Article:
Turning sliced bread into something special isn’t easy, but it can be done. King’s Hawaiian, Torrance, Calif., did it by taking its classic soft, sweet round loaf and transforming it into a conventional sandwich bread format.
And who doesn’t know about Dave’s Killer Bread, a part of Thomasville, Ga.-based Flowers Foods, that disrupted the category with its hearty-seeded, organic and other signature breads?
From an operational standpoint, producing specialty panned breads on a higher speed line can be tricky or require additional steps to complete the process.
Hans Besems, executive product manager for AMF Tromp, an AMF Bakery Systems brand, noted that artisan-style panned breads simply need more time to produce, even on a high-volume line. That often means going vertical with production.
“In order to maintain capacity, we need more time for resting and proofing but not necessarily baking,” he observed. “This requires much more floor space, mainly within the resting, moulding and proofing processes. This could be overcome by resting the dough in large swing-tray proofers and/or paternoster proofing systems that use the height of the bakery.”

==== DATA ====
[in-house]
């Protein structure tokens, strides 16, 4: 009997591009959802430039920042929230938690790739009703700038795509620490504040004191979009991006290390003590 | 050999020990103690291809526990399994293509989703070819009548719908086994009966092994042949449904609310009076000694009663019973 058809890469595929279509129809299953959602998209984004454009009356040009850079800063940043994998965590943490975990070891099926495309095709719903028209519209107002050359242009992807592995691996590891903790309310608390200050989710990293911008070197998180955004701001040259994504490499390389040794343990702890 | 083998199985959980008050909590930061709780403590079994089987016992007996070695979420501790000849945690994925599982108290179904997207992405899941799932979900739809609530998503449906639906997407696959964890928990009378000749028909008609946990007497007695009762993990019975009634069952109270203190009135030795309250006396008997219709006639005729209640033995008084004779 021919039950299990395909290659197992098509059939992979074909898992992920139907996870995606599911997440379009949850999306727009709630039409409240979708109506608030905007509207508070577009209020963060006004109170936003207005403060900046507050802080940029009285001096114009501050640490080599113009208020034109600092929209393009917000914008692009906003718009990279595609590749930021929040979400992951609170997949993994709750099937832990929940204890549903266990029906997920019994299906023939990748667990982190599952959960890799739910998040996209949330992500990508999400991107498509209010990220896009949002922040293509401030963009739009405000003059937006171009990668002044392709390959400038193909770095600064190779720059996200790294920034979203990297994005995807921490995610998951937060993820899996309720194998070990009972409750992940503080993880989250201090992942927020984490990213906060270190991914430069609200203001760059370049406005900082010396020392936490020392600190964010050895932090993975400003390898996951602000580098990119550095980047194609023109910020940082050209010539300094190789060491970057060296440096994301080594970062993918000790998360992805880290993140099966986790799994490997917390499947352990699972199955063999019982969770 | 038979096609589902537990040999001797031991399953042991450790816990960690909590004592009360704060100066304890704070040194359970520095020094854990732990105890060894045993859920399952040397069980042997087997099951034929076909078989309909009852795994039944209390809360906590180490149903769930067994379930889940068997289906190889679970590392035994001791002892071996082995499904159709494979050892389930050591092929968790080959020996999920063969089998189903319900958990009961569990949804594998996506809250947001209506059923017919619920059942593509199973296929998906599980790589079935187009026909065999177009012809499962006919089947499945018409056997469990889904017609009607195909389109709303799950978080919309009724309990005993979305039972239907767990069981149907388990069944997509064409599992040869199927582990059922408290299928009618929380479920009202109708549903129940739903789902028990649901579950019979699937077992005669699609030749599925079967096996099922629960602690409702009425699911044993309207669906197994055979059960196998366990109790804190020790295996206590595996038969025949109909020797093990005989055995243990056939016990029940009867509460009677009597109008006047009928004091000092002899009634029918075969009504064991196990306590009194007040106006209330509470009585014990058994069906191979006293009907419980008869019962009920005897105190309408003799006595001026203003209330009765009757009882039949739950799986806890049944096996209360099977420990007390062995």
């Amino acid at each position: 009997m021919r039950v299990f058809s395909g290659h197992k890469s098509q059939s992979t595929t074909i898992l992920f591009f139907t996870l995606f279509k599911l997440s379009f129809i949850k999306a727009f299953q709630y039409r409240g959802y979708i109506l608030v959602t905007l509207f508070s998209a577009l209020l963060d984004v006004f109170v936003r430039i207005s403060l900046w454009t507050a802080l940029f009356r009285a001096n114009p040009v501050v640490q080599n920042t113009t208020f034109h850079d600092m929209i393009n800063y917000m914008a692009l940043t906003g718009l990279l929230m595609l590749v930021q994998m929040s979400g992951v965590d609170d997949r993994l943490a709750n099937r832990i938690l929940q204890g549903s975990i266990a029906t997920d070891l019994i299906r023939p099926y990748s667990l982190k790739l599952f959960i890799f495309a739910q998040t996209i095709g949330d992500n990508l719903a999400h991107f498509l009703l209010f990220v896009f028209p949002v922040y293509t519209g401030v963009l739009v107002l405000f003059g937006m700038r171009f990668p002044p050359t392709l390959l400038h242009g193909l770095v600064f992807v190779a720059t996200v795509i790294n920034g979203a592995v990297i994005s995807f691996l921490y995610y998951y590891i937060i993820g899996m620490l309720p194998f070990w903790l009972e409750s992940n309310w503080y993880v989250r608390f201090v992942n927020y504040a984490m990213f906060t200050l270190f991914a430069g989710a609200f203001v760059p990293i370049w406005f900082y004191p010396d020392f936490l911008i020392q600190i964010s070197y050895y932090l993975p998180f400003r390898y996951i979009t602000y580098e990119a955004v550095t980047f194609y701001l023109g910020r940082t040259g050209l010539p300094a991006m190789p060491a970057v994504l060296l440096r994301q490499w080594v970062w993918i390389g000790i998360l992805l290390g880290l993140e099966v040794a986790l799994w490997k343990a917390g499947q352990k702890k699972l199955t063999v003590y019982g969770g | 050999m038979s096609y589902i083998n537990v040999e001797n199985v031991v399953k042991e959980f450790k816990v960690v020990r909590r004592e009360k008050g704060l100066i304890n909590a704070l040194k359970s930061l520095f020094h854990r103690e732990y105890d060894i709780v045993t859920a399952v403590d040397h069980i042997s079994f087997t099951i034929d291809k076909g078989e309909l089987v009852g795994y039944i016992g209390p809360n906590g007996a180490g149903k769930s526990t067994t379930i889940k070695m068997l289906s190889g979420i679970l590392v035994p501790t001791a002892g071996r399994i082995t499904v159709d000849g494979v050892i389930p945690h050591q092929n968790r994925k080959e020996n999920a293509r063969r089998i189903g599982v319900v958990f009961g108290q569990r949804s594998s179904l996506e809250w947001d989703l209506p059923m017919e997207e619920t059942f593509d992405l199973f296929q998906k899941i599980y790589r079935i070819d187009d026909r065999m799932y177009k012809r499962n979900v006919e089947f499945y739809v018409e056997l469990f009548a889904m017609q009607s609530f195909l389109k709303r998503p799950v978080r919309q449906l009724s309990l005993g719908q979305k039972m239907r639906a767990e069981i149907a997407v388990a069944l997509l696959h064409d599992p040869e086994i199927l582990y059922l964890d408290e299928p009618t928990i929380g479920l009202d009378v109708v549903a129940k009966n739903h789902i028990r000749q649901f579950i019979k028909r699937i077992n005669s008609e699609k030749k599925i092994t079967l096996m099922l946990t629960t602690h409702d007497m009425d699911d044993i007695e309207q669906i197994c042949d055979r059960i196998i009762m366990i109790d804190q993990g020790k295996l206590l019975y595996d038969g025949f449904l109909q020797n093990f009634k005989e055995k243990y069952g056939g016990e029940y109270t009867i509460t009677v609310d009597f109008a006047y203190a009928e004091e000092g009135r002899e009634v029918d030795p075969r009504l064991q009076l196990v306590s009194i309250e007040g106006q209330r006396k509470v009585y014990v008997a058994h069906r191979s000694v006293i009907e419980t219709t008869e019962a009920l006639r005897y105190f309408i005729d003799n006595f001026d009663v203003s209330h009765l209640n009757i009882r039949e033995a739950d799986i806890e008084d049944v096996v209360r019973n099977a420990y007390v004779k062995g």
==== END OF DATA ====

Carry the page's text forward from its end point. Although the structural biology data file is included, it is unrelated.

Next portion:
Sticky doughs like brioche, rye and other high-moisture artisan-style varieties can be difficult to handle. On the flipside, other doughs are dense and loaded with seeds, sprouted grains and other ingredients throughout the inside and all around the crust.
But then again, isn’t that what makes them special?
“Just because you're baking in a pan and not on a hearth does not mean a bread can't be artisan,” said John Giacoio, vice president of sales, Rheon USA. “As long as you treat the dough right and allow it to develop flavor and structure, you can make some fantastic artisan pan bread.”
Still, some artisan-style breads need a slightly tighter-cell interior and proper crust so the finished products don’t crumble or break apart during the depanning and slicing process.
“Because of the restrictive nature of a pan that has five sides, it's even more important that you gently handle the dough so you can get the structure you're looking for,” Mr. Giacoio said. “If you're using a stress-free system to make your dough sheet, you can make it thinner. By doing so, you can get more curls in forming the loaf at the moulder, giving it more structure.”
That’s how bakers make a special impression in the upscale baked goods market.
This article is an excerpt from the October 2020 issue of Baking & Snack. To read the entire feature on specialty pan bread, click here.